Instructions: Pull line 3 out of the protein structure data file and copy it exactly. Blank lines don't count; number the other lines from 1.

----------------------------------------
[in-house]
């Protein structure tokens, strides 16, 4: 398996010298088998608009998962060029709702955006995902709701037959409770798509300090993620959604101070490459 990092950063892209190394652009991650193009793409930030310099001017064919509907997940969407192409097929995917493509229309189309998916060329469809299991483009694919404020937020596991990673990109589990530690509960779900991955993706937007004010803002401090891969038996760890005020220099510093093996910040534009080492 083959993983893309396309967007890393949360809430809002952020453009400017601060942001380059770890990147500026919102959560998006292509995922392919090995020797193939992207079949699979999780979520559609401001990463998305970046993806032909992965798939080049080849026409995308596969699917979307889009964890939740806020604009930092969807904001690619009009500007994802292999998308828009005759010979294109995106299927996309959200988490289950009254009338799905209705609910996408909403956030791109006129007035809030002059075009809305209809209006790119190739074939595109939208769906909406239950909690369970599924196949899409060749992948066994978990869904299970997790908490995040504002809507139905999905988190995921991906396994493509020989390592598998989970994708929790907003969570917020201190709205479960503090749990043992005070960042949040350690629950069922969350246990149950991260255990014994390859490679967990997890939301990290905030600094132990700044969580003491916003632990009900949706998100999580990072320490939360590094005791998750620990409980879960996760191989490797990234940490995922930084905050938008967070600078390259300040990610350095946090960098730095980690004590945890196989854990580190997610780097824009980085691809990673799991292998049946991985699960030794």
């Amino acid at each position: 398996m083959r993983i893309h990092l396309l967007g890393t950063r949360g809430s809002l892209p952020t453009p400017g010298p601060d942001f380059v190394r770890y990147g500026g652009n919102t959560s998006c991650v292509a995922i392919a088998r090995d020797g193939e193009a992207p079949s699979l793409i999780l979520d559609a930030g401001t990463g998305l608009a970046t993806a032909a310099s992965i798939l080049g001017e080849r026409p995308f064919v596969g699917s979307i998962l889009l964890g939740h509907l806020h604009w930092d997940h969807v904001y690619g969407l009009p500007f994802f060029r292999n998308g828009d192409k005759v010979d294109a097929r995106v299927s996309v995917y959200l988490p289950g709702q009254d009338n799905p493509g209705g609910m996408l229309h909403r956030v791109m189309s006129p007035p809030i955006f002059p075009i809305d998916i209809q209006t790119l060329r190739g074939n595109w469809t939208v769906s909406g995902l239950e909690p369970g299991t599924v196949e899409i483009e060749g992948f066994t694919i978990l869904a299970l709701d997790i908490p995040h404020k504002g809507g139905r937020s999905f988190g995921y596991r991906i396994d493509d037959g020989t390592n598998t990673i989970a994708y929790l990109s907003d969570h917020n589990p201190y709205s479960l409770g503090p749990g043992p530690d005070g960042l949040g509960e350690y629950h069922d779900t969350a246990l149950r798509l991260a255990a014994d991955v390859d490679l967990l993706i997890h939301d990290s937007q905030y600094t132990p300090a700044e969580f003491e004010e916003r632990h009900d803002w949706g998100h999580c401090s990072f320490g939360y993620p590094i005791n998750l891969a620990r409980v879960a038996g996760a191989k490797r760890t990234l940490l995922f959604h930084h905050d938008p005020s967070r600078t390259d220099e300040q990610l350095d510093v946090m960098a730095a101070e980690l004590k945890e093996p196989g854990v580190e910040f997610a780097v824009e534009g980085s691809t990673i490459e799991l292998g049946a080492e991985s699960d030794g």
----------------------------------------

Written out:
């Amino acid at each position: 398996m083959r993983i893309h990092l396309l967007g890393t950063r949360g809430s809002l892209p952020t453009p400017g010298p601060d942001f380059v190394r770890y990147g500026g652009n919102t959560s998006c991650v292509a995922i392919a088998r090995d020797g193939e193009a992207p079949s699979l793409i999780l979520d559609a930030g401001t990463g998305l608009a970046t993806a032909a310099s992965i798939l080049g001017e080849r026409p995308f064919v596969g699917s979307i998962l889009l964890g939740h509907l806020h604009w930092d997940h969807v904001y690619g969407l009009p500007f994802f060029r292999n998308g828009d192409k005759v010979d294109a097929r995106v299927s996309v995917y959200l988490p289950g709702q009254d009338n799905p493509g209705g609910m996408l229309h909403r956030v791109m189309s006129p007035p809030i955006f002059p075009i809305d998916i209809q209006t790119l060329r190739g074939n595109w469809t939208v769906s909406g995902l239950e909690p369970g299991t599924v196949e899409i483009e060749g992948f066994t694919i978990l869904a299970l709701d997790i908490p995040h404020k504002g809507g139905r937020s999905f988190g995921y596991r991906i396994d493509d037959g020989t390592n598998t990673i989970a994708y929790l990109s907003d969570h917020n589990p201190y709205s479960l409770g503090p749990g043992p530690d005070g960042l949040g509960e350690y629950h069922d779900t969350a246990l149950r798509l991260a255990a014994d991955v390859d490679l967990l993706i997890h939301d990290s937007q905030y600094t132990p300090a700044e969580f003491e004010e916003r632990h009900d803002w949706g998100h999580c401090s990072f320490g939360y993620p590094i005791n998750l891969a620990r409980v879960a038996g996760a191989k490797r760890t990234l940490l995922f959604h930084h905050d938008p005020s967070r600078t390259d220099e300040q990610l350095d510093v946090m960098a730095a101070e980690l004590k945890e093996p196989g854990v580190e910040f997610a780097v824009e534009g980085s691809t990673i490459e799991l292998g049946a080492e991985s699960d030794g």